FIG. 6 is another exemplary process flow diagram of exemplary steps 600 that may be taken by a system, such as (but not limited to) a hardware and software control system of the nature discussed with reference to FIG. 7, implementing additional aspects of the present invention. More specifically, in the event that a user of the system whose personal activity is being tracked has not yet set goals for personal activity, or legally agreed to participation in a contract or program incentivizing rewards and penalties (“Incentive Program”), as determined in step 505, above, the terms of which may be carried out as shown in the remainder of FIG. 5, above, the system may proceed to the steps set forth in this figure.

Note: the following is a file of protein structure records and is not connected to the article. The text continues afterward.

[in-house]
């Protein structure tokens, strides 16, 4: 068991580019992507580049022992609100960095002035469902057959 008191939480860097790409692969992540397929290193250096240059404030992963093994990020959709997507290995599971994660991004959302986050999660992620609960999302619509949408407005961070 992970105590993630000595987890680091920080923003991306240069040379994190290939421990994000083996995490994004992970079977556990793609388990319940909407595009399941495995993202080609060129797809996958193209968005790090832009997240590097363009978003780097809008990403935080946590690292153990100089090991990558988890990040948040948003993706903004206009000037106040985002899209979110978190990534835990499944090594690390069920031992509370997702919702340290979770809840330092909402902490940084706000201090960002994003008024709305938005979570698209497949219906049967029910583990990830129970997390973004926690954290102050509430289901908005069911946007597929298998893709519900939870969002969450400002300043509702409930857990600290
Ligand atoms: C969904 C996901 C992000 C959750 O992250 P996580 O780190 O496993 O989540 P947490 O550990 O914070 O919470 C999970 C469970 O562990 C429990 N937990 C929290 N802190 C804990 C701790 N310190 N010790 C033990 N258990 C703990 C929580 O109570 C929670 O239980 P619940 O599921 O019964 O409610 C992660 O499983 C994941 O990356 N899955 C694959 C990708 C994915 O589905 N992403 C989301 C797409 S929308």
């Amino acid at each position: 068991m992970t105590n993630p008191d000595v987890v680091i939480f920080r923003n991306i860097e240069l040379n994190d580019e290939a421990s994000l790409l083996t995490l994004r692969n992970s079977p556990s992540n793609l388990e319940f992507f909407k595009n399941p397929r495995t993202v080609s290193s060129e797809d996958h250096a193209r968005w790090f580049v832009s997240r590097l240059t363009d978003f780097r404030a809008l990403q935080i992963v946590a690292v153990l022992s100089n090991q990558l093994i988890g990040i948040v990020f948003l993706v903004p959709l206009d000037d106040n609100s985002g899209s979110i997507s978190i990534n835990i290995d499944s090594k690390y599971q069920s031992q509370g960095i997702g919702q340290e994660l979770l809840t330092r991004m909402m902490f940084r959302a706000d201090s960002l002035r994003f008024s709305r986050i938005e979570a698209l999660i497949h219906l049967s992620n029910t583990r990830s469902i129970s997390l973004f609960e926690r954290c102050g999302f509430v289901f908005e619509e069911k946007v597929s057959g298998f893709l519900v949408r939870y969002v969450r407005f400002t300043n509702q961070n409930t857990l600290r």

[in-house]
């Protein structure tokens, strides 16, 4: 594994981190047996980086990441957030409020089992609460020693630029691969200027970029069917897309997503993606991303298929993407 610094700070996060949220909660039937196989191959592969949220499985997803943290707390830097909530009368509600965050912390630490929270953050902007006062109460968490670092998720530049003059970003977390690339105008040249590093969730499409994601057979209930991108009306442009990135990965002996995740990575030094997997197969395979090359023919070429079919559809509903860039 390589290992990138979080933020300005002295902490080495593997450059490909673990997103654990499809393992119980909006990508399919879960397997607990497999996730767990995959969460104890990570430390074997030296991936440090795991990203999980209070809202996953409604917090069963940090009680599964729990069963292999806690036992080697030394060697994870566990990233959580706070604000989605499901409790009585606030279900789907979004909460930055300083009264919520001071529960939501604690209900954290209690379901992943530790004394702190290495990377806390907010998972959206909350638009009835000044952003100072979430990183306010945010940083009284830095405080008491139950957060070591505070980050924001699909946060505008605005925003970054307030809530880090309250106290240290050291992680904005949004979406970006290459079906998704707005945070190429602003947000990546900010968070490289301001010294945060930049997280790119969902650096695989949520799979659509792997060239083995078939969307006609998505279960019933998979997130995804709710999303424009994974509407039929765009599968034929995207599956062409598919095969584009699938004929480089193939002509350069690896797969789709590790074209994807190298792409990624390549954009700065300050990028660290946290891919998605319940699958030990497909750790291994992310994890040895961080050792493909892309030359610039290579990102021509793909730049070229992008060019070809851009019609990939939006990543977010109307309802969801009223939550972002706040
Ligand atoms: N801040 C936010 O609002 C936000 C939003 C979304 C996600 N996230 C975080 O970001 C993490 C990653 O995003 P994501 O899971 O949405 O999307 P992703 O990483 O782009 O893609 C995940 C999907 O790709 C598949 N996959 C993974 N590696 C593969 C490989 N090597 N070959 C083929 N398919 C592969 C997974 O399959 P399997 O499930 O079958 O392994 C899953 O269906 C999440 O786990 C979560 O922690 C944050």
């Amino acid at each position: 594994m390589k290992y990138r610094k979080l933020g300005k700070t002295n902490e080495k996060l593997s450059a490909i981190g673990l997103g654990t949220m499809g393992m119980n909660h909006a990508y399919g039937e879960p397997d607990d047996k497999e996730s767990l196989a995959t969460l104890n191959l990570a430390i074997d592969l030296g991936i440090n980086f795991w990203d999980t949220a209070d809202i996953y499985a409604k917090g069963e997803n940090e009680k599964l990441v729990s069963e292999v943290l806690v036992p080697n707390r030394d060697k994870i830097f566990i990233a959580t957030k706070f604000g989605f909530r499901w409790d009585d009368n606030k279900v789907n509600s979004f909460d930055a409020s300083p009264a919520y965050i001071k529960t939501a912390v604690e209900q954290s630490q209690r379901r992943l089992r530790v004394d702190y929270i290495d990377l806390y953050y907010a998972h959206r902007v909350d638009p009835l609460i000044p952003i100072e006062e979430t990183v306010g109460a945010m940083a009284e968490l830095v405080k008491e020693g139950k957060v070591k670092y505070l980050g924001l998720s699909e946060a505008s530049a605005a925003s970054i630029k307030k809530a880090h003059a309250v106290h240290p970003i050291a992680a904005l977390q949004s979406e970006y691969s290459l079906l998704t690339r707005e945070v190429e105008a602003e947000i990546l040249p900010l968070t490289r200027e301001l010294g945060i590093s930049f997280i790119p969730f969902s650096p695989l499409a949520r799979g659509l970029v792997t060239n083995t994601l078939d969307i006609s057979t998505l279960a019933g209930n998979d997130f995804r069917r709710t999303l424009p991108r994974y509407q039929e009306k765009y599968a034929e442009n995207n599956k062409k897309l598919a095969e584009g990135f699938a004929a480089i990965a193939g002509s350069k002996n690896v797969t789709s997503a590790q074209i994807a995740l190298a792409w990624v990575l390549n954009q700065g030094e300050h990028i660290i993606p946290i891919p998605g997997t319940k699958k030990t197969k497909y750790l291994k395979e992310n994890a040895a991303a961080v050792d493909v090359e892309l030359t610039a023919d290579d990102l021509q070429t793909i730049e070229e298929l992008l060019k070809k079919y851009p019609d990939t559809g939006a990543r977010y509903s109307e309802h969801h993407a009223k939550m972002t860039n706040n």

Beginning at step 601, the system proceeds to present the user with an overview of program aspects, for example, in the form of statements displayed on the user's PDA concerning the Incentive Program's goals, conditions and rewards and penalties, as well as other major terms and conditions to participation in the Incentive Program. If, after reviewing that overview, the user elects to proceed in step 603, the system may proceed to produce a questionnaire, in step 605, for gathering basic information necessary for the further administration of the Incentive Program (for example, user identity, age, occupation, proof thereof, credit card information for charging penalties, current personal activity and other health-related information, etc.). If the user has successfully completed the information requested in the intake questionnaire in step 607, the system may proceed, in step 609, to preview for the user a series of Incentive Program options, such as varying levels and types of goals for improving personal activity and activity levels, such as, but not limited to, exercise activities, medicine compliance and dietary intake—along with the potential rewards and penalties for meeting or failing to meet those goals. If the system determines that the user has accepted or selected certain of those options as goals, in step 611, the system may proceed to present those options as accepted options (provisionally) and further present the user with a full copy of an Incentive Program contract, dictating the entire understanding of the participating user and any person, business entity or other individual or organization responsible for and/or running the Incentive Program with the aid of the system (an “administrator”) in step 613. The user to be subject to personal activity analysis then may formally accept that agreement, in step 615, or, if no longer interested (or at any other point) may exit in step 621, to use the system without the influence of the Incentive Program. If the user has accepted the agreement, but his or her failure to scroll through it, or specifically indicate that he or she has read the agreement (for example, in a check box) indicates that he or she may not have read through the entire agreement, the system may request that the user so read through every part of the agreement, and so indicate, in step 617. At that point, the user may be an active participant in the Incentive Program, and may return to step 501, to continue use of the system in that capacity.